We can also understand Geertz’s idea behind culture more within this as he believes that if the ethnographers can have a better understanding using thick description for these symbols, then different cultures will have an increased understanding of each other. Geertz was interested in making a distinction between thin and thick description. In doing this he draws upon the person in which he borrowed the term from, Ryle.
Ryle’s theory was described using the imagery of someone winking at another person, and I have understood it as being like, when a person winks at you the meaning is hidden behind the context in which they winked at you, for instance it could mean that the person likes you, or another example I can think of is if there was a third person brought into it and one is playing a joke on one of three and then winks at the third person to play along, i. e the wink meaning something different in this context. Geertz takes this explanation and believes that this can be applied to all different areas in human behaviors.
With this he makes a distinction between thin and thick description, the thin description being the behavioral sign itself, i. e the wink, and the thick description being the context that the wink is given to the other, the meaning behind the action. (The Interpretation of Cultures 1973 “Thick Description: Towards an Interpretive Theory of Culture”p9). “Culture is public because meaning is… The generalized attack on privacy theories of meaning is, since early Husserl and late Wittgenstein, so much a part of modern thought that it need not be developed once more here.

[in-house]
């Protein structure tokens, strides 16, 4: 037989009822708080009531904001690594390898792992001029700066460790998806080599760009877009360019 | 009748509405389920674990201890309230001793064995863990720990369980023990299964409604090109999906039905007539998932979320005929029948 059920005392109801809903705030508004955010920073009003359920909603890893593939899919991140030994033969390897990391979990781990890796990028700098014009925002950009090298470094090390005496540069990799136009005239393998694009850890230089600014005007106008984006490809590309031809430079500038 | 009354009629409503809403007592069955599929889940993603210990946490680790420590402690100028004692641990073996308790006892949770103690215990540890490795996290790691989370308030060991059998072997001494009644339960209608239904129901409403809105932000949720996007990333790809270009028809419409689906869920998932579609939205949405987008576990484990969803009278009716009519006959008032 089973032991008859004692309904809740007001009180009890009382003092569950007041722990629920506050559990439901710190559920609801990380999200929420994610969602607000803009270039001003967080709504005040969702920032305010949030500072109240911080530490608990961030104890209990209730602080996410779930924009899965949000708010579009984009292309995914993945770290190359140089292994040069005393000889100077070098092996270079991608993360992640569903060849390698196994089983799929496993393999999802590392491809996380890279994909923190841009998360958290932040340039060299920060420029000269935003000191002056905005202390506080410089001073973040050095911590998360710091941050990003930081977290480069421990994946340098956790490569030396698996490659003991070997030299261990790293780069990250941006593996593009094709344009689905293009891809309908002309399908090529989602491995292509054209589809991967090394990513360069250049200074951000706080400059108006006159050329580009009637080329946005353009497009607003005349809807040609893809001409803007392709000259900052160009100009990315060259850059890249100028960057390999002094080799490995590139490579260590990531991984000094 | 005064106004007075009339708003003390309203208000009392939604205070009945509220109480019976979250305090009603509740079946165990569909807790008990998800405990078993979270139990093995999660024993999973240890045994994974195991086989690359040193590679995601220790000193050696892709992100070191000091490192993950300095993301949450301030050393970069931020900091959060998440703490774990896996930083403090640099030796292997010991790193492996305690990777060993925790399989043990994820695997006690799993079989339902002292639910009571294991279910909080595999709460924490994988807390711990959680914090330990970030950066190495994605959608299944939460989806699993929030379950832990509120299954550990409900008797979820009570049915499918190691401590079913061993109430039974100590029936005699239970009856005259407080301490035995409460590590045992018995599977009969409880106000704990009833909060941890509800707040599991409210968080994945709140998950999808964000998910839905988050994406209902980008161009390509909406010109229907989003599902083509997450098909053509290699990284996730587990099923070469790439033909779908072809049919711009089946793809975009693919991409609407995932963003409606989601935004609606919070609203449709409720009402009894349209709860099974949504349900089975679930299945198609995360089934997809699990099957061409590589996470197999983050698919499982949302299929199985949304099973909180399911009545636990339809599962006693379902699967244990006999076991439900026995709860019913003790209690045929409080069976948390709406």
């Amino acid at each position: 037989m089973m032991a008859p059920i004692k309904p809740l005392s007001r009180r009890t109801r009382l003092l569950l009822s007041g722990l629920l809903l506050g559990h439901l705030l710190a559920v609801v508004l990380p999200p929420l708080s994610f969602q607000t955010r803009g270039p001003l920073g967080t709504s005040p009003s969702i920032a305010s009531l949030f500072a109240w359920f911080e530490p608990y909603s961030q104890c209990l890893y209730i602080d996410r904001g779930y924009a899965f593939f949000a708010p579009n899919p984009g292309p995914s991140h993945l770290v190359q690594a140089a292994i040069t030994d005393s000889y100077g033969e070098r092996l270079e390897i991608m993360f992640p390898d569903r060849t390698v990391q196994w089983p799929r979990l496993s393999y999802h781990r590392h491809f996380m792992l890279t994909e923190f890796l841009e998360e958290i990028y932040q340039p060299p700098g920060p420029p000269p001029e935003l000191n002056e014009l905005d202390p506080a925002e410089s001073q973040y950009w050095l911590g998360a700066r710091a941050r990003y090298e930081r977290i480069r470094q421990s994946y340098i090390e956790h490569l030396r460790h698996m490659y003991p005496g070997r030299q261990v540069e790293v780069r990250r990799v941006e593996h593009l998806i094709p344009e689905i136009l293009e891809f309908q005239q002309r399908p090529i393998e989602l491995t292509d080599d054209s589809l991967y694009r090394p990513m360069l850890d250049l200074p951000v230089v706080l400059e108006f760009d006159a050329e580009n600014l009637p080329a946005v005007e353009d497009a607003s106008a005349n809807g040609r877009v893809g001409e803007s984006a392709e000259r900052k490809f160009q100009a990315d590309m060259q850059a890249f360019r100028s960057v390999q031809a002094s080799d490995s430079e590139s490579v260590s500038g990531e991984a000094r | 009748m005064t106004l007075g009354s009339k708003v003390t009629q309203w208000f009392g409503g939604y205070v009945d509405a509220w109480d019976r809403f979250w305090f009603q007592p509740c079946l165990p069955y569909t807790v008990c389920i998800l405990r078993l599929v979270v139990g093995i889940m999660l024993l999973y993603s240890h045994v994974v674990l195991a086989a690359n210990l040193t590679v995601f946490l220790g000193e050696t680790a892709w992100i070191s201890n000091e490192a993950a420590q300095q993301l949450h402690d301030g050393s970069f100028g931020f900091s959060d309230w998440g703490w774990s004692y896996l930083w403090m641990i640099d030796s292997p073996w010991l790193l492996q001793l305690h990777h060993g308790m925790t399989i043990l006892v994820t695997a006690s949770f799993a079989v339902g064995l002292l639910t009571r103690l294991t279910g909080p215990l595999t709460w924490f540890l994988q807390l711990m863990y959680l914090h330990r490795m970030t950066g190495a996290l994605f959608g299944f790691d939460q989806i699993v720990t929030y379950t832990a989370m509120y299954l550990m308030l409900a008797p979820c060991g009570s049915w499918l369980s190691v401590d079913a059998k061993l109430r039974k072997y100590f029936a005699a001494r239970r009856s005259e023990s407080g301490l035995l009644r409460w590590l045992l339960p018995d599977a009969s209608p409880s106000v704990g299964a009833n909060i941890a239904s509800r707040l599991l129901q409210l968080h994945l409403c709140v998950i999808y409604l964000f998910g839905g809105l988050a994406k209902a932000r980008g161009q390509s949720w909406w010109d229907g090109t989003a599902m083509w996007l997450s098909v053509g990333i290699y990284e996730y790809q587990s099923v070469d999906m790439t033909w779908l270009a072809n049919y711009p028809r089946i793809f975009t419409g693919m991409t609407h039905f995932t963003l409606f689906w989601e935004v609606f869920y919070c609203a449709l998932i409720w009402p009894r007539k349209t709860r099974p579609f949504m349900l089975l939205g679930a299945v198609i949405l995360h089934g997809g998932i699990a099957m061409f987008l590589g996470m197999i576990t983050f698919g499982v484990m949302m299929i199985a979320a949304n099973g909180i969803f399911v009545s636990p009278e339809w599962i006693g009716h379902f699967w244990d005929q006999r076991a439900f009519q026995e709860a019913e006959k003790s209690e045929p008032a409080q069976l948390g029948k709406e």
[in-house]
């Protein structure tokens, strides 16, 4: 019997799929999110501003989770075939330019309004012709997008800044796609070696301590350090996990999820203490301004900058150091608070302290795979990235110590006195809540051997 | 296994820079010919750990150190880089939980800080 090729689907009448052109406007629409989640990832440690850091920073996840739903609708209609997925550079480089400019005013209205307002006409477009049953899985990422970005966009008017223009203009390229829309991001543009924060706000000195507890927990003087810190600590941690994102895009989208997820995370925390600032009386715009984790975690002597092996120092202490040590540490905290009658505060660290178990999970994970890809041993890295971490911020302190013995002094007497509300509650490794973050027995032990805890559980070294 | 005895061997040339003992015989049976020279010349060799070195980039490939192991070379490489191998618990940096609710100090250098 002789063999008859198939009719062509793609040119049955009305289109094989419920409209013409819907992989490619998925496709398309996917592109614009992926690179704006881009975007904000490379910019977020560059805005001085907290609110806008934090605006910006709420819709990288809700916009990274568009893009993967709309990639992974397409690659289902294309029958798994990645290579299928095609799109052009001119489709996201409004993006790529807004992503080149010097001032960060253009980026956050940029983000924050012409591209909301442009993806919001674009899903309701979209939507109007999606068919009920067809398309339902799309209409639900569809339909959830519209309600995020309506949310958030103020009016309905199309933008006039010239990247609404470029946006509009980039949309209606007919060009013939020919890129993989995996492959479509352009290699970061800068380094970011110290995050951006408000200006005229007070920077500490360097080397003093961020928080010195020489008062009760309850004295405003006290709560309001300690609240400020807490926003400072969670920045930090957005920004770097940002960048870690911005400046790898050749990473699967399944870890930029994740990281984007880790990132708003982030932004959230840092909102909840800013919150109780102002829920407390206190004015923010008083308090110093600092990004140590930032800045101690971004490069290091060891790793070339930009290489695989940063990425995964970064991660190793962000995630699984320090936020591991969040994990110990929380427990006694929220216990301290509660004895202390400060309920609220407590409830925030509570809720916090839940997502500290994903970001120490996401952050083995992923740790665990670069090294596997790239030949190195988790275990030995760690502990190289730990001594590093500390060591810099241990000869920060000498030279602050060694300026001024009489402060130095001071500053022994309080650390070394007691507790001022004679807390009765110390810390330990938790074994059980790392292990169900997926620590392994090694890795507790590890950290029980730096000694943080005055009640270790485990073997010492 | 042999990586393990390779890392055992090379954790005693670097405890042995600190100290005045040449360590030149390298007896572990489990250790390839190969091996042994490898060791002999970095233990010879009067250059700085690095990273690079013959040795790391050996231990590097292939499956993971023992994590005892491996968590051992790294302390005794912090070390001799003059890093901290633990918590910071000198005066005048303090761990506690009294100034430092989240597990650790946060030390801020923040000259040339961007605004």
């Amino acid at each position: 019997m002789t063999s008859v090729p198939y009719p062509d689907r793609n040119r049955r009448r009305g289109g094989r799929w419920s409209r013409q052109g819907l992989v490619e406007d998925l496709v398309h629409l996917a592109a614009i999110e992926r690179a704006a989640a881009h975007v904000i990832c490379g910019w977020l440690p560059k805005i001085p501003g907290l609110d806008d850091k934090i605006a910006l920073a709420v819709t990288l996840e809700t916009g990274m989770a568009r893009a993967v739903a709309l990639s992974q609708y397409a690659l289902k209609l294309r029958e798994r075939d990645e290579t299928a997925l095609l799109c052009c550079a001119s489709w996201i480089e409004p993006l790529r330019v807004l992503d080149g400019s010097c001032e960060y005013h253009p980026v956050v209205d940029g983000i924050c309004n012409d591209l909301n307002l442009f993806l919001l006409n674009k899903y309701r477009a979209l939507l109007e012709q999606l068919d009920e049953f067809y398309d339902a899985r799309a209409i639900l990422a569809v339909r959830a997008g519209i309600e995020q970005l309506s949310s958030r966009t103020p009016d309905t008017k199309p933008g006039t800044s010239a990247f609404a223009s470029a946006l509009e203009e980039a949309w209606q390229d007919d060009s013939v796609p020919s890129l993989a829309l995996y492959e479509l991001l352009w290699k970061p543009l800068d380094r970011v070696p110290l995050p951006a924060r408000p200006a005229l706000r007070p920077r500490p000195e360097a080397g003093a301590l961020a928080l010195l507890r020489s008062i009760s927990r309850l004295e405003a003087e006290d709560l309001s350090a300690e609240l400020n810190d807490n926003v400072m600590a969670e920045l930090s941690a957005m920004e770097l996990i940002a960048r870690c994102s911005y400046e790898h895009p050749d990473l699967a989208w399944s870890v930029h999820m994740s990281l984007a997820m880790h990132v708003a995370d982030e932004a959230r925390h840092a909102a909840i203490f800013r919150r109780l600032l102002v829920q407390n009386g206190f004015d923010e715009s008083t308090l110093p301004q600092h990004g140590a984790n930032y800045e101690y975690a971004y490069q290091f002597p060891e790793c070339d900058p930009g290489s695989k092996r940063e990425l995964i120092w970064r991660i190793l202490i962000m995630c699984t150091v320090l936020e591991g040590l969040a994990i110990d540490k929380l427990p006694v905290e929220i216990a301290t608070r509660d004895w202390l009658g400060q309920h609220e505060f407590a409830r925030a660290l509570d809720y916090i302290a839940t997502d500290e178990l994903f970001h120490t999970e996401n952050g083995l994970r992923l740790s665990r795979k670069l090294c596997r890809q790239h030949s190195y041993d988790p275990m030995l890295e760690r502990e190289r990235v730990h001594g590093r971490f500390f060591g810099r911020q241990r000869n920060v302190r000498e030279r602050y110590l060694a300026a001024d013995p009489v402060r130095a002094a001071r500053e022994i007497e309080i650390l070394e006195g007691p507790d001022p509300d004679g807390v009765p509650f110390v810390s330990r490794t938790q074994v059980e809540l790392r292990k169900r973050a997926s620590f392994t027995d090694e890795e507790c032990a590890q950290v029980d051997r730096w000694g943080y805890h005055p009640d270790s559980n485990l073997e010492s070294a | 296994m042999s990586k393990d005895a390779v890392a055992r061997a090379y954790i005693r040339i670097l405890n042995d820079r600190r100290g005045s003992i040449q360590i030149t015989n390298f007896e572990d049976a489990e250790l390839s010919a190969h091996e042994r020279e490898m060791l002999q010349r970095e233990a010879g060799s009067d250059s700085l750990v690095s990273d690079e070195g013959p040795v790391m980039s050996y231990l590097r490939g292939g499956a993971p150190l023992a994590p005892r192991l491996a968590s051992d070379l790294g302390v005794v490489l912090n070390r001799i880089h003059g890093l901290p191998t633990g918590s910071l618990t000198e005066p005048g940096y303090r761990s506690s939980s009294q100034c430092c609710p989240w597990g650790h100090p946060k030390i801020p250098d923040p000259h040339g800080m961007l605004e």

What is necessary is to see to it that the news of it reaches anthropology; and in particular that it is made clear that to say that culture consists of socially established structures of meaning in terms of which people do such things as signal conspiracies and join them or perceive insults and answer them, is no more to say that it is a psychological phenomenon, a characteristic of someone’s mind, personality, cognitive structure, or whatever than to say that Tantrism, genetics, the progressive form of the verb, the classification of wines, the Common Law, or the notion of ‘a conditional curse’… is. (1973:12-13) I mentioned Geertz’s concept of culture in analysing ‘thick description’, but I think at this point it is important to get right to the heart of his interesting theory. Geertz himself says that culture “denotes a historically transmitted pattern of meanings embodied in symbols, a system of inherited conceptions expressed in symbolic forms by means of which men communicate, perpetuate, and develop their knowledge about and attitudes toward life” (1973:89).